A paramedic who came to the scene in Minneapolis, Minnesota last May said he thought George Floyd “was dead” when he arrived he told a US jury Thursday in the trial of the former police officer accused of murder and manslaughter in the death.
The testimony came on the fourth day of the trial of Derek Chauvin, who knelt on Floyd’s neck for more than nine minutes, including after the arrival of the paramedics. Chauvin, then a Minneapolis police officer is white, Floyd was Black. Chauvin and three other officers involved in the incident were fired the day after Floyd died.
Paramedics Seth Bravinder and Derek Smith explained the steps they took to attempt to revive Floyd who was unresponsive at the scene on May 25, 2020.
“In lay terms, I thought he was dead,” Smith said. He said Floyd did not have a pulse. Bravinder said he signalled for Chauvin and the other officers to get off of Floyd so they could put him on a stretcher. Floyd was “limp” Bravinder said.
The two paramedics, assisted by one of the police officers administered chest compressions, medication, and attempted to resuscitate Floyd in the ambulance as he was in “cardiac arrest”, the paramedics testified, meaning he had no heartbeat.
“He was a human being and I was trying to give him a second chance at life,” Smith testified.
How Floyd died is a central question in the trial. The prosecution alleges it was because the pressure applied by Chauvin on his neck, the defence is expected to make the case that drugs in Floyd’s system and a pre-existing medical condition played a role. Video of Chauvin kneeling on Floyd’s next was seen widely and sparked global protests against police brutality.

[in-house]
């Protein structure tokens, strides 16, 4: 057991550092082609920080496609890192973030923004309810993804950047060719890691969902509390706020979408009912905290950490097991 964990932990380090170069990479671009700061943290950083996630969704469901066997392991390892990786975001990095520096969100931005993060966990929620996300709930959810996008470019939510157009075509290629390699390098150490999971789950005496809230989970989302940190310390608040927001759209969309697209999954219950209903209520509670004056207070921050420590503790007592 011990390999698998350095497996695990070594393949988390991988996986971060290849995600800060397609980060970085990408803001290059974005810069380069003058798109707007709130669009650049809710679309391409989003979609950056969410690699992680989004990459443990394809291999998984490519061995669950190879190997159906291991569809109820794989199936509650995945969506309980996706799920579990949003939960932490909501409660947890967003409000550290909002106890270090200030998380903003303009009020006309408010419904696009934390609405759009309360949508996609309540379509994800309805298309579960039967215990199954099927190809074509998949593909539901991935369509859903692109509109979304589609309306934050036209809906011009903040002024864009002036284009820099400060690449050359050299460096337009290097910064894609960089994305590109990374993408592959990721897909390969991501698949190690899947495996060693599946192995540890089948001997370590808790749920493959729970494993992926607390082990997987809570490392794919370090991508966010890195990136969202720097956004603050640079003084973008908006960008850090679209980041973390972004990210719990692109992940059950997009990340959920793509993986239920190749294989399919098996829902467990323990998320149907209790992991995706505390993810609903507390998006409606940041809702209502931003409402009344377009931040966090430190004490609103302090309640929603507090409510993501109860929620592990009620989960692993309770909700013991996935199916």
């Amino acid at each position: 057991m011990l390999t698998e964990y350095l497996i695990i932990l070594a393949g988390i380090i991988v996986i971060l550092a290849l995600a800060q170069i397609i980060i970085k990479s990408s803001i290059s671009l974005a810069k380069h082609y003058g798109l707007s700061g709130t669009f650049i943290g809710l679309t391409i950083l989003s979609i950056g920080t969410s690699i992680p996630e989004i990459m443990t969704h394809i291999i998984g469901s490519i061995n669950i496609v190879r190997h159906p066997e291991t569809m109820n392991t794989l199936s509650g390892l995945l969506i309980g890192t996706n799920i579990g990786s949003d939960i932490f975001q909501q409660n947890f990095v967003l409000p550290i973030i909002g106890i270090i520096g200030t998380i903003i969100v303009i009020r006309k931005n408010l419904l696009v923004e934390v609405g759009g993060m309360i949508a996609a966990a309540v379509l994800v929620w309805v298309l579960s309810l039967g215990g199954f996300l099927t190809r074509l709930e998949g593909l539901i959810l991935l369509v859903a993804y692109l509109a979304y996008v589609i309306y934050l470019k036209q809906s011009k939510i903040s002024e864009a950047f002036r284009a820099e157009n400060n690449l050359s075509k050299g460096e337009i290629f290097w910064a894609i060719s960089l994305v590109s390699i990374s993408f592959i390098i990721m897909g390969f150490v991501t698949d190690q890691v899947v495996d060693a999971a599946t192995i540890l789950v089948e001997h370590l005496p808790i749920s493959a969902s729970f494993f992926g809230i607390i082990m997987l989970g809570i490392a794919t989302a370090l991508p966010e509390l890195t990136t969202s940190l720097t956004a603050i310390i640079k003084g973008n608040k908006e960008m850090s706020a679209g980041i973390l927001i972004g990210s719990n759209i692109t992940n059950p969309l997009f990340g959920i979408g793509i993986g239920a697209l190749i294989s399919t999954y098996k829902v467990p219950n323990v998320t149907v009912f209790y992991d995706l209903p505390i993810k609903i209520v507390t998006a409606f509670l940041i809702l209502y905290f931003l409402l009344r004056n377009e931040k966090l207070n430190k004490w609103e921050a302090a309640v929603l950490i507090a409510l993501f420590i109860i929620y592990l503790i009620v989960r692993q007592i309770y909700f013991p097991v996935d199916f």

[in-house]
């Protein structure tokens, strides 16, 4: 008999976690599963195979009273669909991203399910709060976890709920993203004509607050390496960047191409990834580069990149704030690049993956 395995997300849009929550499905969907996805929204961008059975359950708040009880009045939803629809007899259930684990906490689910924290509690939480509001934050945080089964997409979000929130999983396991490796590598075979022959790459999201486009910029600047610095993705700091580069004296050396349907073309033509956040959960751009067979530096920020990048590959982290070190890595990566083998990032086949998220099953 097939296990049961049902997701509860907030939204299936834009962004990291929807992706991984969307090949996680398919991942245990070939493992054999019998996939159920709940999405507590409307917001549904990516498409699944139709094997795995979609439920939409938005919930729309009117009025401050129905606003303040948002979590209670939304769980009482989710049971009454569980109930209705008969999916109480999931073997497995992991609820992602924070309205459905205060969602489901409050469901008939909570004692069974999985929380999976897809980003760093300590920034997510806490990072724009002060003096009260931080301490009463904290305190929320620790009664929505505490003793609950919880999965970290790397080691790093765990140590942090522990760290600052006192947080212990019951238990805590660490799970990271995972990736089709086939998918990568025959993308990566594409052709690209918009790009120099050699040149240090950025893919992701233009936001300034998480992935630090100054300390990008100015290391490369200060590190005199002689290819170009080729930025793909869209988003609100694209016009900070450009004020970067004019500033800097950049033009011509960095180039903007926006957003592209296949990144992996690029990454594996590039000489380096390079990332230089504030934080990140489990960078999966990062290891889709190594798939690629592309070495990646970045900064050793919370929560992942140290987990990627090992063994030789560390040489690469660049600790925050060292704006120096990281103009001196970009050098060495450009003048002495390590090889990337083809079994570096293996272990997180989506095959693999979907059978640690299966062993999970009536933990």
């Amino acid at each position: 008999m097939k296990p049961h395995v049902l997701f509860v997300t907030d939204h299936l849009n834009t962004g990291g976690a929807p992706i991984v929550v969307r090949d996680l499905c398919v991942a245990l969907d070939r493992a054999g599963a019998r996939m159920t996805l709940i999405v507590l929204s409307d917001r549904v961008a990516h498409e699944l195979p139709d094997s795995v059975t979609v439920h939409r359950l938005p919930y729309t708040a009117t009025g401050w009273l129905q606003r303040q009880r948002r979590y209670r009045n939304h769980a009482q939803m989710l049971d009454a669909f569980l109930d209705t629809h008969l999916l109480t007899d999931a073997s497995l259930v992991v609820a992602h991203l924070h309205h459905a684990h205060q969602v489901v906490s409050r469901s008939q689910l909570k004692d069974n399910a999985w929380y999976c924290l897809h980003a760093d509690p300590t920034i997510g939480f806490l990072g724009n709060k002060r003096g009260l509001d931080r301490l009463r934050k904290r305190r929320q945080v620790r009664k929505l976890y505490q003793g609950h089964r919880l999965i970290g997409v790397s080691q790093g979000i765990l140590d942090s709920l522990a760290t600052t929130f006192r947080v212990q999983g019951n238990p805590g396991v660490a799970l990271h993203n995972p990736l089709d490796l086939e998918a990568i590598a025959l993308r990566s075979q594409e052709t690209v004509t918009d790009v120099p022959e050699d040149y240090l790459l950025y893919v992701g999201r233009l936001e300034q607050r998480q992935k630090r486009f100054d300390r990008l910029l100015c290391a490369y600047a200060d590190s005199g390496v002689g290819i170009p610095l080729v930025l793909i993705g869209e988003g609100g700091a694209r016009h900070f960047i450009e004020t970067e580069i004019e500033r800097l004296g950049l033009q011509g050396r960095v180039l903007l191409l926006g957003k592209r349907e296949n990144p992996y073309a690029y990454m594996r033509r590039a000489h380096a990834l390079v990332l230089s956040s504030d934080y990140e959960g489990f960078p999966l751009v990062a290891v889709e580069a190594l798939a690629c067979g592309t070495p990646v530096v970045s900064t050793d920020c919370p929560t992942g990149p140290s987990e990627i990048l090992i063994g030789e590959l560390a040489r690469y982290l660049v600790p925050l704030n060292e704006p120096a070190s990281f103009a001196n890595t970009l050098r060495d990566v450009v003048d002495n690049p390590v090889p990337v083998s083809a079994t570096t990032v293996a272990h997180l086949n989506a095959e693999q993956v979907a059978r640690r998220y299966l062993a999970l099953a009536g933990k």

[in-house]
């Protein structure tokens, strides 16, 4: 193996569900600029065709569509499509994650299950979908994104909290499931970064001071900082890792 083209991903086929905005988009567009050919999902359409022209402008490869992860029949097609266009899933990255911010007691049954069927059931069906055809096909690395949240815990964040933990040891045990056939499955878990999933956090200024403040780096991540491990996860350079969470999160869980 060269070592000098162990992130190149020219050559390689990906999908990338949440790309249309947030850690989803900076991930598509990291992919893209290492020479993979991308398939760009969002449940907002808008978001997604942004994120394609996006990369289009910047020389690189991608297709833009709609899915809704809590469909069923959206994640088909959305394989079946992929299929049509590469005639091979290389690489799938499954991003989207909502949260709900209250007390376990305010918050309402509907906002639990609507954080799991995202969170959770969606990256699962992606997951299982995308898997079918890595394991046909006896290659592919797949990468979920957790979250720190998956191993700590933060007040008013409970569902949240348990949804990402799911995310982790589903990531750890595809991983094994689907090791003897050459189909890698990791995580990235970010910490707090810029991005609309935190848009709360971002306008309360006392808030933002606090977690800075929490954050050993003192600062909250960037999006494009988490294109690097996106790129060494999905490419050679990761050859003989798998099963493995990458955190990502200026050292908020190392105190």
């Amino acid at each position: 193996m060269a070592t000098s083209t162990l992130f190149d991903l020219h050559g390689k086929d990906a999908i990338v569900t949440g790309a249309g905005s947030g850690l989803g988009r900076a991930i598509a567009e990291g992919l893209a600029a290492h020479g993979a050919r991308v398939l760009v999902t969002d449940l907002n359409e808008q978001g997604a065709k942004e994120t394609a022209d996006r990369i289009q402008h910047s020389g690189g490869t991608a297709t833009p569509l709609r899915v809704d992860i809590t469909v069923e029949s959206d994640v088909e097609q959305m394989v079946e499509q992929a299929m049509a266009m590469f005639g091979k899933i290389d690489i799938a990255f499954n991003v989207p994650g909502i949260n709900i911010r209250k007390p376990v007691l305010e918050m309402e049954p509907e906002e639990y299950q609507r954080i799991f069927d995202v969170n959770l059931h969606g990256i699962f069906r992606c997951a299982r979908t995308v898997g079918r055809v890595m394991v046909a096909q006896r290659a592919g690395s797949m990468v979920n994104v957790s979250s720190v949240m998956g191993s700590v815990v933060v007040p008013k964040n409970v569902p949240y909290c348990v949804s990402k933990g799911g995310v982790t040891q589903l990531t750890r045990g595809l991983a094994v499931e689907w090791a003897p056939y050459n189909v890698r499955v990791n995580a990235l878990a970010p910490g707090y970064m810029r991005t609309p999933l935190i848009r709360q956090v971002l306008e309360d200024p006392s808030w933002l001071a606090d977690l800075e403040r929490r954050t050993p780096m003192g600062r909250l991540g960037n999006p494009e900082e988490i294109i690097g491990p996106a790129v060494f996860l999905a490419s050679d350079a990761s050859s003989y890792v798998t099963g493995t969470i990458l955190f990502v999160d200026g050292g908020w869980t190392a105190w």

Courteney Ross, Floyd’s girlfriend was the first person who personally knew Floyd to testify in the murder trial.
She smiled through tears as she recounted how they first met when he offered to pray with her, less than three years before his deadly arrest, and described how they both struggled with opioid addiction.
“It’s one of my favorite stories to tell,” Ross said, smiling towards the jury, when asked by a prosecutor how she first met Floyd in August, 2017, at a Salvation Army homeless shelter, where he worked as a security guard.
“It’s a classic story of how many people get addicted to opioids,” Ross, who wore a heart-shaped brooch on her black jacket, told the jury. “We both suffered from chronic pain: mine was in my neck, his was in his back.”
On the day they met, she was waiting in the lobby to see the father of her son, tired after closing up the coffee shop where she worked. Floyd approached her.
“Floyd has this great, deep, southern voice, raspy,” she said, “and he was, like, ‘Sis’, you OK, sis’?’”
He sensed she felt alone, and offered to pray with her.
“It was so sweet,” she said, dabbing a tissue to her eyes. “At the time, I had lost a lot of faith in God.”
They had their first kiss in the lobby that night and, but for the occasional break after a lovers’ quarrel, were together until his death, she said.
They took walks in the parks and around the lakes of Minneapolis, which was still new to the Texas-raised Floyd, and ate out a lot: “He was a big man,” she said, describing his daily weightlifting, “and it took a lot of energy to keep him going.” She said he adored his mother, who died in 2018, and his two young daughters.
At times, they took prescribed painkillers. At other times, they illegally obtained opioids. Sometimes they shook the habit, sometimes they relapsed.
“Addiction, in my opinion, is a lifelong struggle,” she said. “It’s not something that comes and goes, it’s something I’ll deal with forever.”
Chauvin’ lead lawyer, Eric Nelson, asked Ross many questions in cross-examination about how the couple got their drugs and an episode where Floyd took himself to a hospital emergency room for what proved to be a non-fatal overdose.
Under questioning from Nelson, Ross also disclosed that Floyd’s pet name for her in his phone was “Mama” – testimony that called into question the widely reported account that Floyd was crying out for his mother as he lay pinned to the pavement.
In some of the video, Floyd can be heard calling out, “Mama!” repeatedly and saying, “Mama, I love you! … Tell my kids I love them.”
Chauvin has pleaded not guilty to murder and manslaughter charges. In a central dispute of the trial, his lawyers have argued that Floyd’s death, ruled a homicide at the hands of police, was really an overdose caused by the fentanyl found in his blood at autopsy.
Prosecutors from the Minnesota attorney general’s office have told the jury they will hear evidence to contradict this, including Ross’s testimony about his drug tolerance, and that Floyd’s drug use is irrelevant to the charges against Chauvin.